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Demolition of Aberdeen landmark underway
The task of taking down the 13 storey St Nicholas House tower gets underway today [Tuesday, 08 October].
Scaffolding is being erected around the chimney on top of the 1960s building, which formerly housed Aberdeen City Council's headquarters. The chimney will be dismantled by hand, before machines are brought in to demolish the rest of the building.
Demolition machinery four Brokks and a Bobcat will be hoisted up the side of the building and used to take the building down floor by floor during the critical phase of the demolition project.
These remote-control demolition machines will be used to deconstruct St Nicholas House floor by floor, from the top down. Each floor will be propped, before the machines are used to demolish each level by "nibbling" the concrete, and drop the material down the lift shaft in a controlled manner. Supporting columns will then be pulled down and the operation will move to the next floor.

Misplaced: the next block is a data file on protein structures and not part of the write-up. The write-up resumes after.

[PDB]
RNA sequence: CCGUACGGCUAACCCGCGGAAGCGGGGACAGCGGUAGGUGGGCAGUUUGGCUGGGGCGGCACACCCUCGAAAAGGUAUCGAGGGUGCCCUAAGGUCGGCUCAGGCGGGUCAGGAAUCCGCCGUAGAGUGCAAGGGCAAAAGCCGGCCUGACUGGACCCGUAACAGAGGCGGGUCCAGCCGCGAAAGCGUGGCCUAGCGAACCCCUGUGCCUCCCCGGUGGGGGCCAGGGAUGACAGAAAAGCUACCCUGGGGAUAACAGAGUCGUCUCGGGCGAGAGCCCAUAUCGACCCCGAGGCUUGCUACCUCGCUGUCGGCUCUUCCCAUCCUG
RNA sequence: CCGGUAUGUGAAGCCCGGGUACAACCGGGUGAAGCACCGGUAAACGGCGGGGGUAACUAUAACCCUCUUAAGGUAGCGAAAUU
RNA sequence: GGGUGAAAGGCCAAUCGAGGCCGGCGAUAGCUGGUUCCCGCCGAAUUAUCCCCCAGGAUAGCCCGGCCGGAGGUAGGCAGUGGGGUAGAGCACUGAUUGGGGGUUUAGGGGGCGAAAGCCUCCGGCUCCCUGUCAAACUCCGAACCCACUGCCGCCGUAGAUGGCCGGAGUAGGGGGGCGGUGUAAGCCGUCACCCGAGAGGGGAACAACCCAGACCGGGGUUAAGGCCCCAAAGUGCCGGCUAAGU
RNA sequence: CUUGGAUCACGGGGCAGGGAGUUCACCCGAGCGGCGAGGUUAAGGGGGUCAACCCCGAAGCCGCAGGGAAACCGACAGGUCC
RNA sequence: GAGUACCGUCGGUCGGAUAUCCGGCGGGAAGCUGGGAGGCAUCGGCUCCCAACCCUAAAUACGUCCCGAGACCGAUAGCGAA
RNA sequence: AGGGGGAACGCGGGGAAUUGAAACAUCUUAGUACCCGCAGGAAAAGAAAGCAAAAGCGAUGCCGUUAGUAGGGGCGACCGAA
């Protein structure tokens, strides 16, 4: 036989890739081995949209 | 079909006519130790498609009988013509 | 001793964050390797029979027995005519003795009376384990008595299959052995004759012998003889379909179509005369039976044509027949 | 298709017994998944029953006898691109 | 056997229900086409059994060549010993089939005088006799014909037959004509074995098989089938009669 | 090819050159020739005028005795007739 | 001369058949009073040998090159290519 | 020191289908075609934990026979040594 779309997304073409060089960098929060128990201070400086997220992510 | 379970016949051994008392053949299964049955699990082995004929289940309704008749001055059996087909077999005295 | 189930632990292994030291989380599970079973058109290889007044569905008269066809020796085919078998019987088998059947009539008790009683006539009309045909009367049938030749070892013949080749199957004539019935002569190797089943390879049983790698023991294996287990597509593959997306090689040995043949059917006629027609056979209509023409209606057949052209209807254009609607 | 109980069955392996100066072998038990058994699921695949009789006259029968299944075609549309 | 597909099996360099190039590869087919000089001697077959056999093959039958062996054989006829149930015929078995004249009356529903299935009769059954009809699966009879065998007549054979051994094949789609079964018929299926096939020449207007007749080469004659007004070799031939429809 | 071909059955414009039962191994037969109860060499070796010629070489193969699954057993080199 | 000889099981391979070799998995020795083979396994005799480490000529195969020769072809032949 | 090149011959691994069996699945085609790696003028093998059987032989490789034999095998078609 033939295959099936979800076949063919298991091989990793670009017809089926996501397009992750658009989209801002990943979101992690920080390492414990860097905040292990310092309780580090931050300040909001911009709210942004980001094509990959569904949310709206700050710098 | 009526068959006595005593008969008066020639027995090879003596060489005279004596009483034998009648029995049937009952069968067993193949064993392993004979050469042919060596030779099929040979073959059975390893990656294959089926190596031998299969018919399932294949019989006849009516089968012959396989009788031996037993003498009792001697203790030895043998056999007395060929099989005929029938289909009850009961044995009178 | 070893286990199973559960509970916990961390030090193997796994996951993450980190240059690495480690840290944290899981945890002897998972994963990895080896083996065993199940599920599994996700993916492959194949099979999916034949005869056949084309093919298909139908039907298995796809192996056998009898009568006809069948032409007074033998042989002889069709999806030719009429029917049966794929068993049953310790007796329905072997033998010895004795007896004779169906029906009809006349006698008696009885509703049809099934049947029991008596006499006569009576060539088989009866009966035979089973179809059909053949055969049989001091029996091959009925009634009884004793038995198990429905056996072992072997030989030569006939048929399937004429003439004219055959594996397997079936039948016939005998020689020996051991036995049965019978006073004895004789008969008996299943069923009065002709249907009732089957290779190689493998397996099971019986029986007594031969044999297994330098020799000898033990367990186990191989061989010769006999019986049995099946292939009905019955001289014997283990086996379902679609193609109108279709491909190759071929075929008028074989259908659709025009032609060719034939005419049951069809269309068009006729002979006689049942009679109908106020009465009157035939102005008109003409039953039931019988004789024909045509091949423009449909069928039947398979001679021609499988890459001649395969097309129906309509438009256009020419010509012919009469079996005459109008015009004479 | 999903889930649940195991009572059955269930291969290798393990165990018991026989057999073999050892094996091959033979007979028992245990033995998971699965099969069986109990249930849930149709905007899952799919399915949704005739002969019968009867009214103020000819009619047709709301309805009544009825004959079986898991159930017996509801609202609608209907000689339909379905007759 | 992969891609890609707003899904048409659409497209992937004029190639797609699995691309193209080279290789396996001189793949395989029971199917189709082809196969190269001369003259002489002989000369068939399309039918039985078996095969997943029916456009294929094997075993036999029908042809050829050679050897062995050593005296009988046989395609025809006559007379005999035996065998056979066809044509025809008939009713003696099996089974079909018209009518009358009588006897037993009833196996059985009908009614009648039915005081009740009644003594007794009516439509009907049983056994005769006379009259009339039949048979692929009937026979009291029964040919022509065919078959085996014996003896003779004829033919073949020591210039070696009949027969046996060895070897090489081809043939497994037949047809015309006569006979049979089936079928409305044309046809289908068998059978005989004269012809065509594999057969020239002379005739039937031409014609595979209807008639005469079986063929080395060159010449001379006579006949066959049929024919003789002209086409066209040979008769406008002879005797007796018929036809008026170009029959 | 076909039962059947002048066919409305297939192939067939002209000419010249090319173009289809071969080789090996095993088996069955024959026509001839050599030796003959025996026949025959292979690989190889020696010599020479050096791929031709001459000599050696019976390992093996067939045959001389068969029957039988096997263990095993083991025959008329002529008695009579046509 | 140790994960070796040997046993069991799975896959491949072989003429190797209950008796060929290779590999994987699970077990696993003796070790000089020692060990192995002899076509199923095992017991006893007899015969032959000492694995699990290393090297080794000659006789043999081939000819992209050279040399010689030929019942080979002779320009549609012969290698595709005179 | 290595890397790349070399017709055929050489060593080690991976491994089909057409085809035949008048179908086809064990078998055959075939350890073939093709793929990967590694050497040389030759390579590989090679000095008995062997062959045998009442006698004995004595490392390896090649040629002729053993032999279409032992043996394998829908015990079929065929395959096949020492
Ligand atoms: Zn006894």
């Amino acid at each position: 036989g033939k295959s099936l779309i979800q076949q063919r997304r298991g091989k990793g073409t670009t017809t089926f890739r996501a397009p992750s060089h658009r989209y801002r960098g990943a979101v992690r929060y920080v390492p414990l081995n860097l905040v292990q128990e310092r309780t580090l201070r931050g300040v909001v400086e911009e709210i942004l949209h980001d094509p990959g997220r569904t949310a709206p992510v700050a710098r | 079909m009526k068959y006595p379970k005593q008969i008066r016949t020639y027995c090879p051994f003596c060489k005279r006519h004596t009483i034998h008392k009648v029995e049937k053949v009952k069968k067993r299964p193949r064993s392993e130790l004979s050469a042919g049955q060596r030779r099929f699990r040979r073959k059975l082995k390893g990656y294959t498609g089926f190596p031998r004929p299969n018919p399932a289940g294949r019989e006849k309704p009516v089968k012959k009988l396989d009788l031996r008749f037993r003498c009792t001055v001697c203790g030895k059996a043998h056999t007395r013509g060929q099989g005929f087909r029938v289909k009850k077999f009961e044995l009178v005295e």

The material will then be taken into the area formerly occupied by the Underpass Gallery. It will take approximately two weeks to take down each floor.
Deputy council leader Marie Boulton said: "This is a historic moment for Aberdeen. Love it or loathe it, the St Nicholas House tower has been a prominent feature of the city's skyline for almost 50 years. Over the coming weeks we will see it steadily reduced until nothing remains of the monolithic building.
"I am pleased to see the demolition project progressing so well and the site being cleared in readiness for an exciting new development and a new chapter in the city's history."
Project manager Andrew Sproull said: "The demolition of St Nicholas House is a major project and involves effectively deconstructing the building. The work presents challenges because the building is in such a constrained site in the middle of a busy city centre, which is why we have opted to take the tower down floor by floor in a very safe and controlled manner.
"Safedem will work on the floors in an agreed pattern of demolition by bringing one floor down onto another floor, clearing the material and then pulling down the supporting columns before moving down to the next floor.
"We are liaising regularly with the Health and Safety Executive and are also working closely with Marks and Spencers to ensure that any activity on Flourmill Lane is not affecting their business."
The demolition is scheduled for completion in spring 2014.